Features

April 2015 Issue

Autopilots And Their Errors

Many problems originate with heading, attitude or nav sources, but their impact depends on how your autopilot uses that information.

They go by different nicknames—“George” and “Otto” probably are the most popular—and have become an integral part of even a basic IFR platform’s standard equipment, especially when flown single-pilot. And because the latest high-tech versions on the market can do just about anything for you except eliminate a potty stop, they’ve proliferated throughout all segments of the general aviation fleet. “They,” of course, are autopilots—electromechanical systems used to control an aircraft, and available in a wide variety of configurations and capabilities from simple wing-levelers to full-blown flight directors rivaling the modern transport jet you rode in last week.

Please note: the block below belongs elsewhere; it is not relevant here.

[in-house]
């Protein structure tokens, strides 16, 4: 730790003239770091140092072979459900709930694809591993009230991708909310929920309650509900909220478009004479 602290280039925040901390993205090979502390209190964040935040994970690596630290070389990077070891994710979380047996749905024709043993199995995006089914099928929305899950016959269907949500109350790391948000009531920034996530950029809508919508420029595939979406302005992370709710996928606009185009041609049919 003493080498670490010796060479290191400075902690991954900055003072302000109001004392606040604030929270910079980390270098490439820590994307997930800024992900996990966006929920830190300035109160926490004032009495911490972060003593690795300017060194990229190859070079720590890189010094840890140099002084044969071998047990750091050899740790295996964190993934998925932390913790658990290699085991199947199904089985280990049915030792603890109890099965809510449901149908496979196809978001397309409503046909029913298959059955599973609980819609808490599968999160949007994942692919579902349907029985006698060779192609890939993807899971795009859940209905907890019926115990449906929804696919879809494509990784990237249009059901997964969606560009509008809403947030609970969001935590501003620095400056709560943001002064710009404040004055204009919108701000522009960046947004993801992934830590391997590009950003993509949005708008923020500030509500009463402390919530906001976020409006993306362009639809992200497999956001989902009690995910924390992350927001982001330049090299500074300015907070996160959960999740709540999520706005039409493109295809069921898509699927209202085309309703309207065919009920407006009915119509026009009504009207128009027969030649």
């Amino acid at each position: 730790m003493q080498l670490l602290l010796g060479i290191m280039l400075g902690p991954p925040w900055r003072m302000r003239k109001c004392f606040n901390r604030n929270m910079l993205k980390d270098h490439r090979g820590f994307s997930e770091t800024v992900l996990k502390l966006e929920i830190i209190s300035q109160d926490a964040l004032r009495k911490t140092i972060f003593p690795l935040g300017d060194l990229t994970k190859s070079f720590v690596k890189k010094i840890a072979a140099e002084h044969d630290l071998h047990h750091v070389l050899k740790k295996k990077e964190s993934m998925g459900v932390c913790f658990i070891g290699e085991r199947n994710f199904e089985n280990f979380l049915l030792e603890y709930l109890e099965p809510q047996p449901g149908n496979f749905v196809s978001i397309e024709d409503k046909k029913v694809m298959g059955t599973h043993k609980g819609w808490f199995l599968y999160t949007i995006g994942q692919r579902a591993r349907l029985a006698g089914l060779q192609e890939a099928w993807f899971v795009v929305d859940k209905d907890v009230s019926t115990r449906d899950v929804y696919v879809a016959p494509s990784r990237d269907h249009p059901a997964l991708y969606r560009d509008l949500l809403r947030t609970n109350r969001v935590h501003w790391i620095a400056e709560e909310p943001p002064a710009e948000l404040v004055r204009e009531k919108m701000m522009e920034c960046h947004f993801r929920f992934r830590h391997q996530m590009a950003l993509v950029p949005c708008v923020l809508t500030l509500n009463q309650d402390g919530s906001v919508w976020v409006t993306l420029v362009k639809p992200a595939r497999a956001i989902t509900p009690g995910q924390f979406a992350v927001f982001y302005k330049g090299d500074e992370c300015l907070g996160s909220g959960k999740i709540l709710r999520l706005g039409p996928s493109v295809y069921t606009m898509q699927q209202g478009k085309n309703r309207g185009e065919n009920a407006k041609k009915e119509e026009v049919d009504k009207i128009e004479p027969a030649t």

To continue reading this entire article you must be a paid subscriber.

Subscribe to Aviation Safety

The monthly journal of risk management and accident prevention, is packed with useful, timely information on basic and advanced technique, accident analysis and, most important, practical articles on how you can develop the judgment that will keep you in the air and out of the NTSB's files.

Already subscribe but haven't registered for all the benefits of the website? Click here.

Subscriber Log In

Forgot your password? Click Here.